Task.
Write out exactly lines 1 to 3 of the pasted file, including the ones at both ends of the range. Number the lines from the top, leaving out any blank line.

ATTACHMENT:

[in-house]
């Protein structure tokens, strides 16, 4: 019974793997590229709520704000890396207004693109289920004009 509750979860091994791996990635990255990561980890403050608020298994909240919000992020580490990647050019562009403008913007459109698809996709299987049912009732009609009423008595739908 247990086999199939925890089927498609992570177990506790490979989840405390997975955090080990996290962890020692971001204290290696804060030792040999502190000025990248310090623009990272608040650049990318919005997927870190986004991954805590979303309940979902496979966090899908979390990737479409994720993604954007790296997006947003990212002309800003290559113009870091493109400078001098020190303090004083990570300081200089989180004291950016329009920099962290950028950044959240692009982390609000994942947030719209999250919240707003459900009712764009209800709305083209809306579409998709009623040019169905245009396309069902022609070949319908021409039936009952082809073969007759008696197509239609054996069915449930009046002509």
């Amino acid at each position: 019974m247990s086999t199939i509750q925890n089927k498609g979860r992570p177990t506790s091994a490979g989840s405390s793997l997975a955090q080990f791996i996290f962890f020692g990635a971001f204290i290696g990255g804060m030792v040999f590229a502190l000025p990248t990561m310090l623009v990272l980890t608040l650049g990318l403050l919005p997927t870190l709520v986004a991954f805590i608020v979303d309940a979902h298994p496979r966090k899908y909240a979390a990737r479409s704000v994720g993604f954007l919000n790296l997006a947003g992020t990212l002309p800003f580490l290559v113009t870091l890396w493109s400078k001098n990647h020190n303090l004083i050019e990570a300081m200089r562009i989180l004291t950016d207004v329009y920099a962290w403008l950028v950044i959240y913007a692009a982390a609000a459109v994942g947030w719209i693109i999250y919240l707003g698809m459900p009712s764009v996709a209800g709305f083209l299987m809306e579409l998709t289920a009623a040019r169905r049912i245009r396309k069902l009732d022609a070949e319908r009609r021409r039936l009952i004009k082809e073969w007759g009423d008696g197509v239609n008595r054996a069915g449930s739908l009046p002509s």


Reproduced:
[in-house]
């Protein structure tokens, strides 16, 4: 019974793997590229709520704000890396207004693109289920004009 509750979860091994791996990635990255990561980890403050608020298994909240919000992020580490990647050019562009403008913007459109698809996709299987049912009732009609009423008595739908 247990086999199939925890089927498609992570177990506790490979989840405390997975955090080990996290962890020692971001204290290696804060030792040999502190000025990248310090623009990272608040650049990318919005997927870190986004991954805590979303309940979902496979966090899908979390990737479409994720993604954007790296997006947003990212002309800003290559113009870091493109400078001098020190303090004083990570300081200089989180004291950016329009920099962290950028950044959240692009982390609000994942947030719209999250919240707003459900009712764009209800709305083209809306579409998709009623040019169905245009396309069902022609070949319908021409039936009952082809073969007759008696197509239609054996069915449930009046002509």
């Amino acid at each position: 019974m247990s086999t199939i509750q925890n089927k498609g979860r992570p177990t506790s091994a490979g989840s405390s793997l997975a955090q080990f791996i996290f962890f020692g990635a971001f204290i290696g990255g804060m030792v040999f590229a502190l000025p990248t990561m310090l623009v990272l980890t608040l650049g990318l403050l919005p997927t870190l709520v986004a991954f805590i608020v979303d309940a979902h298994p496979r966090k899908y909240a979390a990737r479409s704000v994720g993604f954007l919000n790296l997006a947003g992020t990212l002309p800003f580490l290559v113009t870091l890396w493109s400078k001098n990647h020190n303090l004083i050019e990570a300081m200089r562009i989180l004291t950016d207004v329009y920099a962290w403008l950028v950044i959240y913007a692009a982390a609000a459109v994942g947030w719209i693109i999250y919240l707003g698809m459900p009712s764009v996709a209800g709305f083209l299987m809306e579409l998709t289920a009623a040019r169905r049912i245009r396309k069902l009732d022609a070949e319908r009609r021409r039936l009952i004009k082809e073969w007759g009423d008696g197509v239609n008595r054996a069915g449930s739908l009046p002509s």